Saturday, July 1, 2017
Zeina Baltagi, Kelly Berg, Gary Brewer, Srijon Chowdhury, Mark Dutcher, Rebecca Farr, Bryan Ida, David Lloyd, Aline Mare, Andy Moses, Diane Nebolon Silver.
Kamikaze exhibit at PØST, Friday July 28th opening 7-10 PM
The word for blue does not appear in either the Iliad or the Odyssey, descriptions like the "wine dark sea" and the 'bronze sky' have perplexed scholars for centuries; did the Greeks not 'see' blue? There have been claims that most ancient languages do not have a word for blue, although we know that there is an ancient Hebrew word for blue and that the Egyptian's created a blue color in 2500 BC.
In our eyes there are cones and rods that are sensitive to specific colors, it turns out that the blue-light cones are the least sensitive, blue was often seen and referred to in language as 'darkness' or 'black', blues late arrival as a color in language is in part due to biological reasons.
There is also the idea that until a thing is named it does not "exist", which is a stretch, however seeing through the clarifying lens of analysis and articulation it seems that a thing becomes clearer, we see more with the cues of description- turquoise, cobalt, ultramarine.
Rayleigh Scattering is my favorite mystery; sunlight refraction through the molecules of our atmosphere are more effective on the shorter wavelengths (blue) of the color spectrum, hence the blueness of the sky as well as the blue of the sea. Blue eyes, are also caused by this scattering. Melanin is what gives eyes their color, eyes without melanin are blue, if the melanin is yellow our eyes are green, the first color wheel appears to be our eyes themselves!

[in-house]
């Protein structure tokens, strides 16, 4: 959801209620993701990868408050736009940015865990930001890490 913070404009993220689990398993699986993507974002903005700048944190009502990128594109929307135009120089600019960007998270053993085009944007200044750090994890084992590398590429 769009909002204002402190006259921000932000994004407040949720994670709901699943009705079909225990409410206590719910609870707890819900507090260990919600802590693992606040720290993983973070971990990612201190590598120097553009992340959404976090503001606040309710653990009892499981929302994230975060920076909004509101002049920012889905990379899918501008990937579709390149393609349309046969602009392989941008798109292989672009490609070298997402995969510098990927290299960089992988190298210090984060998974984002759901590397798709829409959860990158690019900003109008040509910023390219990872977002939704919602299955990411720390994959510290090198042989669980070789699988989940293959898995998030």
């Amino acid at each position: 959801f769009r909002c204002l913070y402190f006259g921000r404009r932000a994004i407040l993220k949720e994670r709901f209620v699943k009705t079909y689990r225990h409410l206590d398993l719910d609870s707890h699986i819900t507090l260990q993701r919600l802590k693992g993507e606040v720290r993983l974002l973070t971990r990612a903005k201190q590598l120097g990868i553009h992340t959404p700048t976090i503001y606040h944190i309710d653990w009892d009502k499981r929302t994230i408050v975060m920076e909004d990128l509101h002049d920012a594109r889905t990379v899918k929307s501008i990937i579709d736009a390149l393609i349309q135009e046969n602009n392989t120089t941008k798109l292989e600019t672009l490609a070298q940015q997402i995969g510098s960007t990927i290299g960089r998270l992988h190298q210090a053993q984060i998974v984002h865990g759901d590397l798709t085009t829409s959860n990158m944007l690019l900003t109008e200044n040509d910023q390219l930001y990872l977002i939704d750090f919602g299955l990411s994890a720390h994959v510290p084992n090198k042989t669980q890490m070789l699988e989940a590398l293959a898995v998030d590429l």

In the 13th Century blue was still a largely unacknowledged color in Western European thought. In the color hierarchy, by way of the church, there was red as the most noble, then black and white. Yellow and green came in afterwards in importance, without a mention of blue.
During this time the use of blue in stained glass was changing this view. Indeed their was a battle of sorts between theologians as to the nature of color; was color matter or light? These camps were the chromophiles, lovers of color who saw it as light, therefore, immaterial and of the nature of spirit and god. Then there was the chromophobes who saw color as matter, therefore a disdainful part the material world - corruptible and encouraging attachment to the physical world, this veil of tears.
The chromophiles won the day and blue became associated with a spiritual, transcendent beauty. It made its way into finer fabrics and clothing as indigo replaced woad as the dying agent, and deeper, richer blues became possible. Its nobility and association with the a spiritual quality made it surpass red in importance, which had been the noble color since the time of the Greeks and Romans.
I have selected a group of artists, friends whose work I admire and asked them to include a blue piece for the exhibit “Blue” to articulate through the lens of many different creative minds their feeling for and expression of this mysterious and loveliest of colors.
Artists in the exhibit; Zeina Baltagi, Kelly Berg, Gary Brewer, Srijon Chowdhury, Mark Dutcher, Rebecca Farr, Bryan Ida, David Lloyd, Aline Mare, Andy Moses, Diane Silver.